In the 1920s and '30s, Rankin did some speaking and lobbying and built a winter home in the Georgia countryside, while summering on brother Wellington's ranch. By 1940, with Europe again consumed in war, she saw growing Montana support for her anti-war stance and decided to run again for office. She made a deal with the Anaconda company, which owned most of the state's major newspapers: If they supported her, she would serve only one term, and let the former mine-mucker Mike Mansfield take over in '42.

Garnering 54 percent of the vote, she returned to her old job.

“No one will pay any attention to me this time,” she predicted. “There is nothing unusual about a woman being elected.”

But once again events overtook her. Nine months into her term, a President again came to Congress to ask for a declaration of war. Rankin again voted "no."

However, because it followed the attack on Pearl Harbor, this vote was less about entering a foreign war and more about defending American soil. None of her colleagues joined her. Her vote was met with hisses and boos, and she later needed a police escort back to her office.

“As a woman I can’t go to war, and I refuse to send anyone else," she later said. In private, she told friends, “I have nothing left but my integrity.”

When her term ended, she retreated to Georgia and Montana, keeping a low profile for more than 20 years. She traveled around the globe, especially to India, where she was an admirer of Mohandas K. Gandhi. In the late 1960s, with a new wave of feminists and war protestors, her stature rose again. In addition to the opportunity to address the Montana constitutional convention, she considered running a third time for Congress, this time opposed to the Vietnam War. But she was now in her 90s, and that was one ambition too far. She died in a California retirement home in 1973.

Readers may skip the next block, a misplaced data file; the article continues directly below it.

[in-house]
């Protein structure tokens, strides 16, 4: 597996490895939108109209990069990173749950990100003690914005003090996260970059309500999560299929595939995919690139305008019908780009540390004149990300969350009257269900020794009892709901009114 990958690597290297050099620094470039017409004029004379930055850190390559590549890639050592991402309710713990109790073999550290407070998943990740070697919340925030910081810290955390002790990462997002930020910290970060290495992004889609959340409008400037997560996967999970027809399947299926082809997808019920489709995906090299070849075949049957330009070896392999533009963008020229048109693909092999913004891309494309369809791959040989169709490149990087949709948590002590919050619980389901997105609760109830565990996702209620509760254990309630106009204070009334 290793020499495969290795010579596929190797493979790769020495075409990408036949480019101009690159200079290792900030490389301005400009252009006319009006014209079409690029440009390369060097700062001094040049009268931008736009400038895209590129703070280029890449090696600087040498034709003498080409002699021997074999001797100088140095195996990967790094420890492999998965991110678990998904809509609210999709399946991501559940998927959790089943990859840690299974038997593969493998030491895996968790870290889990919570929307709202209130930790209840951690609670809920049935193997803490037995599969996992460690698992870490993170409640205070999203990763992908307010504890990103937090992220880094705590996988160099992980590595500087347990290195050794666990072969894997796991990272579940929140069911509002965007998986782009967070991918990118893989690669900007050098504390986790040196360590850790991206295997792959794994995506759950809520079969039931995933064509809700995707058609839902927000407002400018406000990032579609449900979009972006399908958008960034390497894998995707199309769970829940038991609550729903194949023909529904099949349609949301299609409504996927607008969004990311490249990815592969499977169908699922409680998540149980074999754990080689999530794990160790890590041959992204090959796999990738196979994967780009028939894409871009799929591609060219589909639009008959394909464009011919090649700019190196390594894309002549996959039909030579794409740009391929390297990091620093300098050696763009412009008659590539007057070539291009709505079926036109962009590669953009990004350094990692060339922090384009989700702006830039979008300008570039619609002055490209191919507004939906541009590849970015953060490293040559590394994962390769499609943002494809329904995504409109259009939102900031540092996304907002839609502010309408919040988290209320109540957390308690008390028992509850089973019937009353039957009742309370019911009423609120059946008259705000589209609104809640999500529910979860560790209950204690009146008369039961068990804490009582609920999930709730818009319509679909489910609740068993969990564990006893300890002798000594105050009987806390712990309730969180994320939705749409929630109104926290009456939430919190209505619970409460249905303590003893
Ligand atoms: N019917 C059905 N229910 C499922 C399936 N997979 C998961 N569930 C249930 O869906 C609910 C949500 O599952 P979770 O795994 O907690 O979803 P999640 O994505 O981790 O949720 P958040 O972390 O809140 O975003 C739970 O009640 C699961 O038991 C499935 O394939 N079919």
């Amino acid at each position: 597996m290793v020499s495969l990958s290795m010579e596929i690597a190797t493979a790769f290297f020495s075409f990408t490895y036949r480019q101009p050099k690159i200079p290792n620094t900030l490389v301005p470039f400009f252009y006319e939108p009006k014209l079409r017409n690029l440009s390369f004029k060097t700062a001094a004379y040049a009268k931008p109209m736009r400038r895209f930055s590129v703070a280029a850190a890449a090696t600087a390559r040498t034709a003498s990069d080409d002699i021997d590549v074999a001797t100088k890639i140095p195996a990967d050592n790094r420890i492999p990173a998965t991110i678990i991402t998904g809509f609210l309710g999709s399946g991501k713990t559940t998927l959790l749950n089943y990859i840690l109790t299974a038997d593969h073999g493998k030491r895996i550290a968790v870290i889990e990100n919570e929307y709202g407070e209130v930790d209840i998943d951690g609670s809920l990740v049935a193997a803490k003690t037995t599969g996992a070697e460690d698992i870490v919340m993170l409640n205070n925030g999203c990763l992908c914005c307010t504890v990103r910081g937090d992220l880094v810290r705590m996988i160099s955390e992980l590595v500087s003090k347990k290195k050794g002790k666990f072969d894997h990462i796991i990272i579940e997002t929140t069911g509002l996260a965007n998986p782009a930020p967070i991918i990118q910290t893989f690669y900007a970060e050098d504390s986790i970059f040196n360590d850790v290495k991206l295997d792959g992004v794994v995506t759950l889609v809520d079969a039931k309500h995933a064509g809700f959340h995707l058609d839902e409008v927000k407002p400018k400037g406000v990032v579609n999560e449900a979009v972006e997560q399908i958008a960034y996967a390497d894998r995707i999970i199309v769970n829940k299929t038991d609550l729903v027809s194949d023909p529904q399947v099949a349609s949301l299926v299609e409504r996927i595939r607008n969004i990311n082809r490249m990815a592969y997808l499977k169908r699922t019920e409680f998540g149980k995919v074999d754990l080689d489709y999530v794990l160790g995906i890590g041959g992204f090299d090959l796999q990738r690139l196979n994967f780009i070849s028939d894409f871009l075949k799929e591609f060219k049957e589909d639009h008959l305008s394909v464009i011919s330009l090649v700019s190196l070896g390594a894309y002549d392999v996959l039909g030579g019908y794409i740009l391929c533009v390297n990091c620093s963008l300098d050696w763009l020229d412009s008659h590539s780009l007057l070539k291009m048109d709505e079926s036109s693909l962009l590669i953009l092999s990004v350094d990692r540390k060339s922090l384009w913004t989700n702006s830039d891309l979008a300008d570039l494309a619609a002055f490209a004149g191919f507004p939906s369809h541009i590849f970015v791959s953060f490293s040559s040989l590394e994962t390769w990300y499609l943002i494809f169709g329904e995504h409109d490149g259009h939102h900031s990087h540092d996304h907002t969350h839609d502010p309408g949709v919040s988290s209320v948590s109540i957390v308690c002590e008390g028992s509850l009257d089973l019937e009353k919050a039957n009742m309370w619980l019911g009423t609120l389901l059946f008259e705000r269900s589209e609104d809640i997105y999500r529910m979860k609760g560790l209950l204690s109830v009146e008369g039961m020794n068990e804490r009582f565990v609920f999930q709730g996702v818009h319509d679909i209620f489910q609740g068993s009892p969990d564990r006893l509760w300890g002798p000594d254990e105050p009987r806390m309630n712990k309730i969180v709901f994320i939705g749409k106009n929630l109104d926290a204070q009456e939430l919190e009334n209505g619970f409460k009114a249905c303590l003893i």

In 2016 Rankin's story has particular relevance—not only because we are celebrating the 100th anniversary of her first election, but also because this year’s election may involved some similar "firsts." (“History doesn't repeat itself, but it does rhyme,” as Mark Twain probably didn't say.)

Denise Juneau is seeking to be the first Montana congresswoman since Rankin. She's already the first American Indian woman in the country ever elected to an executive statewide office. She's now seeking to be the first female Native American in Congress. She's also Montana's first openly gay candidate for federal office. (Saying that a married woman lost her independence, Rankin refused to marry, reportedly even spurning fellow Congressman—and later New York mayor—Fiorello LaGuardia, whom she adored. Her stance prompted inevitable rumors about her sexuality, but little is known of her private life.)

And on the national level, of course, Hillary Clinton has an opportunity to become the first female president. For that matter, Clinton's opponent, Donald Trump, would be the first president to come straight from the private sector, without having held a significant elective, appointed, or military position.

Yet Rankin's story suggests that anyone we elect this year will eventually be remembered more for the unexpected events they have to deal with than for their biographical uniqueness. Election Day may mark a history-making event, but that historical chapter will likely end at the next president's swearing-in. Immediately thereafter—perhaps even, as in Rankin's case, that very week—our leaders will be called to make decisions about life-or-death matters that may have been tangential to their campaign policy stances, or to their personal histories.

That's a big part of what makes the American democratic system such a privilege. We grant power to regular folk, rather than royalty trained from birth. We use the electoral process to make candidates prove that they are deserving of this trust, and we reserve the right to change our minds in two to four years.

In 1918 and 1942, Montanans changed their minds about Jeannette Rankin. But in general, during the past century, history has remembered her warmly. She was neither venal nor corrupt. She voted her principles. She cared. Her quest for suffrage gained widespread acceptance; her quest for peace proved more quixotic. In hindsight, many more of us might join with her in that 1917 vote. And if fewer of us would join with her in that 1941 vote, we do look at it as one driven by ethics. Rightfully, nobody calls Rankin a traitor. We see her as a person of courage and integrity; indeed we understand that those qualities, along with hard work and good fortune, helped her achieve significant milestones.